The Hippodrome opened in 1900 and was built as a theatre which featured variety and circus acts. It  originally had installed a 100,000 gallon water tank where elephants and polar bears performed. It was designed by Frank Matcham who was the leading theatre architect of his day, whose best known theatre is the London Palladium. It was during this time a young Charlie Chaplin and the escape artist Harry Houdini performed here.

  6. All Saints Margaret Street

     All Saints Margaret Street Church spire - at 227 feet tall it's 2 feet higher than Westminster Abbey's western towers 

    London has some beautiful Victorian Gothic style buildings, amongst its most popular are Charles Barry and Augustus Welby Pugin’s Palace of Westminster (Houses of Parliament) and George Gilbert Scott’s St Pancras Renaissance Hotel, my own personal favourite. However hidden away, behind busy Oxford Street, is the smaller, less well known but equally magnificent architectural masterpiece of All Saints Margaret Street designed by William Butterfield. It’s in a style also known as gothic revival which was popular in the 1800s and it draws its influence from the great gothic religious buildings of the Middle Ages.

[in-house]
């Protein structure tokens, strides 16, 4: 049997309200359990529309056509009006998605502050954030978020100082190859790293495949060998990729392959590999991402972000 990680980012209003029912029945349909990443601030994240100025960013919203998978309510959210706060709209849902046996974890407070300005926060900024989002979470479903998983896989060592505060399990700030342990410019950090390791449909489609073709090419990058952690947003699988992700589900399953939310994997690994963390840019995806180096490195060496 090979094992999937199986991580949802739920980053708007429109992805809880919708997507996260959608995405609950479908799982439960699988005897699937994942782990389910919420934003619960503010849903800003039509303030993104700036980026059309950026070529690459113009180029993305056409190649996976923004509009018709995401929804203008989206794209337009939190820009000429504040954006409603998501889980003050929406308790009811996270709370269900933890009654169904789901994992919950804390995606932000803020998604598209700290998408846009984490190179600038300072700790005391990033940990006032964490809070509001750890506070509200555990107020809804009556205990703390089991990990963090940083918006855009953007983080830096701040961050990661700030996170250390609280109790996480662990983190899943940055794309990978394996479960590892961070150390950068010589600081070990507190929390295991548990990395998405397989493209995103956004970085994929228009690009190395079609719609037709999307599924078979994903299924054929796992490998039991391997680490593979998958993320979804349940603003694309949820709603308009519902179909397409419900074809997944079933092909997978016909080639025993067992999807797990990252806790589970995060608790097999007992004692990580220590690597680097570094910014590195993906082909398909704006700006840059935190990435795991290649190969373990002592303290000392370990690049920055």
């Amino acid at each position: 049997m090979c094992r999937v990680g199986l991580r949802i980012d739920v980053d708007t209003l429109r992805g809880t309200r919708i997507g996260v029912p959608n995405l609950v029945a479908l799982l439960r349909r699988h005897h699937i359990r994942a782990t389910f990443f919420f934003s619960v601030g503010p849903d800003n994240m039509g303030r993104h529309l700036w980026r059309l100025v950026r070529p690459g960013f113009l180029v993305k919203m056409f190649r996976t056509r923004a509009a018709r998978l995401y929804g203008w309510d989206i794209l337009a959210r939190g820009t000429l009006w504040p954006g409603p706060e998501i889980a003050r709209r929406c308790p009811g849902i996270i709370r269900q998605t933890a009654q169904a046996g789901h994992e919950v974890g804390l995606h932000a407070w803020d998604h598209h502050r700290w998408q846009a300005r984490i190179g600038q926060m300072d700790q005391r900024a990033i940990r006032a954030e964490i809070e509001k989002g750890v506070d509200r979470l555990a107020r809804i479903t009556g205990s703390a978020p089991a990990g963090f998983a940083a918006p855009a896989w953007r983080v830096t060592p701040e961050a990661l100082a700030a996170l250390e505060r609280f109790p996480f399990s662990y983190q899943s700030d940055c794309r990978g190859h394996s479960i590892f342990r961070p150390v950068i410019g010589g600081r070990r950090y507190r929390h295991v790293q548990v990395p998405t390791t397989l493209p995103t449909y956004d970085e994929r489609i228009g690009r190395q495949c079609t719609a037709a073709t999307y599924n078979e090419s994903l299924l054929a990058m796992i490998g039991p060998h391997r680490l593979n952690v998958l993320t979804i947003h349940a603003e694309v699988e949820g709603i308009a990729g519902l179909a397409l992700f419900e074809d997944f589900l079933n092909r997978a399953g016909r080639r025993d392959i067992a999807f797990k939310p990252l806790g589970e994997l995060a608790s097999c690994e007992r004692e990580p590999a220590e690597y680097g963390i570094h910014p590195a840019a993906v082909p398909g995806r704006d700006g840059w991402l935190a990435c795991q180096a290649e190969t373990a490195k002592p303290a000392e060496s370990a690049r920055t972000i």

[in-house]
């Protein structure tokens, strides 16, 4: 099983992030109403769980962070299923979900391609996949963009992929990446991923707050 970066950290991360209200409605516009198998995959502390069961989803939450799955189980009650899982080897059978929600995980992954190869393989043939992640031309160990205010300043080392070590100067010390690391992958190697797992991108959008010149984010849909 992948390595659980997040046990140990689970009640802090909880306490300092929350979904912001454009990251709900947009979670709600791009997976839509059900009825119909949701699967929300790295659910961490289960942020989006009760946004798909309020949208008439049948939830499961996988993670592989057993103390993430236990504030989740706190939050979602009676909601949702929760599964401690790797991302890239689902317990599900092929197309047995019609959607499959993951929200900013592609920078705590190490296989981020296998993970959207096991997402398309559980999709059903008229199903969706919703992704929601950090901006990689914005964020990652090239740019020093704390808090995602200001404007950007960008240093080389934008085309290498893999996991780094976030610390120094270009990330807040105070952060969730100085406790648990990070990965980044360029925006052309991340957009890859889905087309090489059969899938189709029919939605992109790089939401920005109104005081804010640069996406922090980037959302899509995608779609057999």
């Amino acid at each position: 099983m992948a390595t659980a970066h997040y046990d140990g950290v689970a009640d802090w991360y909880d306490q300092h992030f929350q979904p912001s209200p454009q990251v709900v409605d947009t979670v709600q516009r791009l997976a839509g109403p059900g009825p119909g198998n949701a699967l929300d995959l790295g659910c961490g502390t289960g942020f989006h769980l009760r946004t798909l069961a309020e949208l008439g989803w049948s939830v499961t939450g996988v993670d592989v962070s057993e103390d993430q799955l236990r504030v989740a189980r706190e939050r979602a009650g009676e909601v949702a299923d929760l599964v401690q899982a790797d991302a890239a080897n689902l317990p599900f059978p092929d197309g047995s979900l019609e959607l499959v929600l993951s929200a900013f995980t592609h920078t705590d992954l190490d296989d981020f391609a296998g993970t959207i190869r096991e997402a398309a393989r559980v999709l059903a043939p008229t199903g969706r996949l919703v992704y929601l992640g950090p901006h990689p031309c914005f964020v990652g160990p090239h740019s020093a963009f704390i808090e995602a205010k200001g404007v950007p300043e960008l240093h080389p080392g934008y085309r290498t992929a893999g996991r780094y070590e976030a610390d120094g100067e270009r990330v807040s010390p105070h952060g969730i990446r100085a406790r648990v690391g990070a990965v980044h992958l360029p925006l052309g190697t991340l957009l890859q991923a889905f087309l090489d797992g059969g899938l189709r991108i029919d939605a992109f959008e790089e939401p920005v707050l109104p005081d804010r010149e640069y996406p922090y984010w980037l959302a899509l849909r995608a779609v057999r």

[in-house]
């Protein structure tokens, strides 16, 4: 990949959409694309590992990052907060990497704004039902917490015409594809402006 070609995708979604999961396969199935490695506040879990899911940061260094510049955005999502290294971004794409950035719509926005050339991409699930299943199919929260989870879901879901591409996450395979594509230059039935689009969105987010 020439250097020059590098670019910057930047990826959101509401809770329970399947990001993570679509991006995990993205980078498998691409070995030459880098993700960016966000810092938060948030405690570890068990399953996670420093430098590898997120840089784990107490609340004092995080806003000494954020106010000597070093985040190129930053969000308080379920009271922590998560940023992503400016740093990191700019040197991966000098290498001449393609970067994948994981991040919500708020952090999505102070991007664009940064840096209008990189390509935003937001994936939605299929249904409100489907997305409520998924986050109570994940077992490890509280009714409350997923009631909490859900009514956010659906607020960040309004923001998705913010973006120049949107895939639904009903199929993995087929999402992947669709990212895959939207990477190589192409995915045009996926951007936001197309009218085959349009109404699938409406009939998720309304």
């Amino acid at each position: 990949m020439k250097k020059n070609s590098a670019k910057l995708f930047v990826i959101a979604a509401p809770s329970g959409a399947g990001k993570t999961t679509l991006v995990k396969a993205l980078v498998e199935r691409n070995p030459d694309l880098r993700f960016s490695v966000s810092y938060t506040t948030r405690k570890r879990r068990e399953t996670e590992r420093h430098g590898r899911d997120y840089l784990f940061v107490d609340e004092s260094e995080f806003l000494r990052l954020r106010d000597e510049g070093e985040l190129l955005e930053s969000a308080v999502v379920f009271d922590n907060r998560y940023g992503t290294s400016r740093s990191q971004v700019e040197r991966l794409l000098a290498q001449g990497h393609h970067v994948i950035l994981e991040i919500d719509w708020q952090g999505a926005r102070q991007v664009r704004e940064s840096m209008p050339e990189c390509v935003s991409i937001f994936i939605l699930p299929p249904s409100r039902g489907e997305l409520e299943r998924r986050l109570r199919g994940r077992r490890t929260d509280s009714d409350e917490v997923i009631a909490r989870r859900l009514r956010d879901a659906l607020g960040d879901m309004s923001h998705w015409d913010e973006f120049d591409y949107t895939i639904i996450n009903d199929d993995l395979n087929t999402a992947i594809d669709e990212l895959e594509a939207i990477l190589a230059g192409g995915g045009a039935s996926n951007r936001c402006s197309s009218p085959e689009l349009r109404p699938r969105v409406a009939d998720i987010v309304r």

The spire which stands at nearly 230 feet (70 metres) tall rises high above the surrounding buildings and is 2 feet taller than the western towers of Westminster Abbey.

  7. Grahame-White Watch Office RAF Museum

     The original wooden cantilevered staircase - note the carved decoration on the newel post (the vertical post at the bottom of the banister)

    Last week I made a return visit to the RAF Museum London this time introducing its delights to my twitter friends. During our visit we were shown around the Grahame-White Watch Office by one of the museum's volunteers.

    The office which was built in 1915 was part of the Grahame-White factory, the UK's first purpose-built aircraft factory. It was located at the time on the London Aerodrome in Hendon. During World War I the site was used by the military and after that by the RAF until it closed in 1987. Both the factory and Watch Office were later dismantled and re-constructed on its present site. A clip of “Brick By Brick: Rebuilding Our Past” a television documentary featuring Dan Cruickshank showing the restoration of the buildings can be seen here.

  8. Floral Hall - Royal Opera House

    Floral Hall - Royal Opera House, Covent Garden 

    Next time you’re in Covent Garden take a walk down Bow Street and have a closer look at the Royal Opera House complex.  Looking at the facade you will notice that it’s made up of two adjacent buildings. On the right hand side is an elegant cream coloured stucco building with a magnificent portico and on the left hand side a glass and iron structure which is known as the Floral Hall. It emulates the design of the Crystal Palace at Great Exhibition. Both buildings were designed by E.M. Barry in the mid 1800s.